This month, Dark Horse Comics released a new book for The Legend Of Zelda. But before we jump into that one, we wanted to take a look at the last one they released. The Legend Of Zelda: Art & Artifacts was released last year as a companion piece to the original Hyrule Historia book that the company worked on with Nintendo. Much like the first book, this is a hefty beast full of information, but what’s inside is both complex yet simplistic.
As you might expect from a book focused on art and artifacts, the vast majority of the pages are simply that—art. You are given what is essentially a visual tome of everything created for the series from the first NES/Famicom title all the way to Tri Force Heroes. There are s a couple of pages with some Breath of the Wild art, but keep in mind that this book was published a month before the game came out, so these were just teaser materials. For lack of a better term, you’re basically going through what is Nintendo’s complete vault of imagery when it comes to the series.
There are original drawings for guidebooks that show monsters and enemies in their more graphic forms. Cartoons and artwork used for specific promotional material to highlight each game. Character illustrations that show the original design and pencil art all the way to the finished product. Grand paintings of scenes from different games, some of which looks like it could have been potential artwork for game covers. They even show items like the stained glass windows you find in certain games depicting stories. The ancient scroll art created for games like The Wind Waker that tells the tale of you saving the land.
There’s very little text written on any of the pages, making this more of a coffee table book than an informative guide. But the artwork inside is just amazing to thumb through. This is one of those collections where once you pick it up, you’ll spend hours thumbing through pages, studying the fantastic pieces in front of you, trying to remember where in your three decades of playing the game these specific puzzle pieces fit. And once you remember, the memories come flooding back as you recall beating that once specific enemy, or being at that specific scene in the game. There’s even material in here I’ve never seen before and discovered was only in the Japanese market, making it even more amazing to discover for the first time.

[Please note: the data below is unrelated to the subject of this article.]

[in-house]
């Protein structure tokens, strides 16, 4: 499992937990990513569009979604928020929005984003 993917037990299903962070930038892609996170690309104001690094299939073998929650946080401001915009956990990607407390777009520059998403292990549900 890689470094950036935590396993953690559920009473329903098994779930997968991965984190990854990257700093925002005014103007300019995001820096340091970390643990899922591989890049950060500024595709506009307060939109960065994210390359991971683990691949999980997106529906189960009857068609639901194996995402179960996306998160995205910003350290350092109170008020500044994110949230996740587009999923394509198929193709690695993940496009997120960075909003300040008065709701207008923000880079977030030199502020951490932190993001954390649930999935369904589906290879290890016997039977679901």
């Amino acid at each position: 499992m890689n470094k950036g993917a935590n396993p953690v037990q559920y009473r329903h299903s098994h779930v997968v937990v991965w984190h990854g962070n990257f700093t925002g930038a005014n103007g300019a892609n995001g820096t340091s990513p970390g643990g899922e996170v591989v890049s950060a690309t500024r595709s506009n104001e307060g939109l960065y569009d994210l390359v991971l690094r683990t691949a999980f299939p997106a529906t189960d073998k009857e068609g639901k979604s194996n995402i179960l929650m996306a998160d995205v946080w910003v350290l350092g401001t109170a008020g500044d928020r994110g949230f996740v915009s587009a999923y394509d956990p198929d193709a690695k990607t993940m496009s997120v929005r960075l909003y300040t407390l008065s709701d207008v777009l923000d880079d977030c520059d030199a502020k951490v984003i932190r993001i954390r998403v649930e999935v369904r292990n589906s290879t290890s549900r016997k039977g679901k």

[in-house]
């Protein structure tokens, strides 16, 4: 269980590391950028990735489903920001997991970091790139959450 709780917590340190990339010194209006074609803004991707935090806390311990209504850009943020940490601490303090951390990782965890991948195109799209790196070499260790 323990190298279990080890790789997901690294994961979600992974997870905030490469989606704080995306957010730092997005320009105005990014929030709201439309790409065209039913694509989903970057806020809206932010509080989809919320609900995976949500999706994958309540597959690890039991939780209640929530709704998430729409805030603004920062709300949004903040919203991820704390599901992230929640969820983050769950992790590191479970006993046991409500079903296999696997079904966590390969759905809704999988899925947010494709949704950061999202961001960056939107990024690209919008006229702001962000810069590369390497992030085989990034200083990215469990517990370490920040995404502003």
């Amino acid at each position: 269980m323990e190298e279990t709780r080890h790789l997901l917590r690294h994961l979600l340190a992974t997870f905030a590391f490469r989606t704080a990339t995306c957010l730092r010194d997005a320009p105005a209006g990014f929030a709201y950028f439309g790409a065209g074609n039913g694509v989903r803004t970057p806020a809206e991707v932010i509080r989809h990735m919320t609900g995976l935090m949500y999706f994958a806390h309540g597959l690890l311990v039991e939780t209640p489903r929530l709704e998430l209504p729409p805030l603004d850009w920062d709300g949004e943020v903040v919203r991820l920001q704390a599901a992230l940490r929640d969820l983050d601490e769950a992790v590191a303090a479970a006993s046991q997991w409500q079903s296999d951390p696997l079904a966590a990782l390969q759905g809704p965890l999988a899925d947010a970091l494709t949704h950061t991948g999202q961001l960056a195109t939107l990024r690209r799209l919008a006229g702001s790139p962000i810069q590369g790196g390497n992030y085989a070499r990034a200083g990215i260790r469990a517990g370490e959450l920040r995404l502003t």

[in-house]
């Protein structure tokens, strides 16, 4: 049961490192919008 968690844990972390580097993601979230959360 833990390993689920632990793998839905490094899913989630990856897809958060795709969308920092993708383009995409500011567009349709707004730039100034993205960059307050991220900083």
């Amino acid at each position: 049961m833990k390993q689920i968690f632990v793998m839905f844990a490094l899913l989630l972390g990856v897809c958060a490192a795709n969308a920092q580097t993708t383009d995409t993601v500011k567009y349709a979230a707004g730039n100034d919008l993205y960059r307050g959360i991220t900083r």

The book even has material you wouldn’t expect it to, like pages from the manga series, or frames from the cartoon series. There’s even a section on pixel art from the first three games highlighting everything from the look of Ganon in his final forms to the way link crouches in Zelda II: The Adventure of Link. The only thing missing that probably would have made this book truly amazing would have been written commentary from the artists behind the works. It would have been nice to get some insight as to why Hyrule looks a specific way in some games, or the aesthetic choice to change certain looks from title to title.
Overall. The Legend Of Zelda: Art & Artifacts is an amazing book that all Legend of Zelda fans need to own. Especially if you’re going to be adding the Encyclopedia to the library as well, but we’ll be tackling that book shortly.
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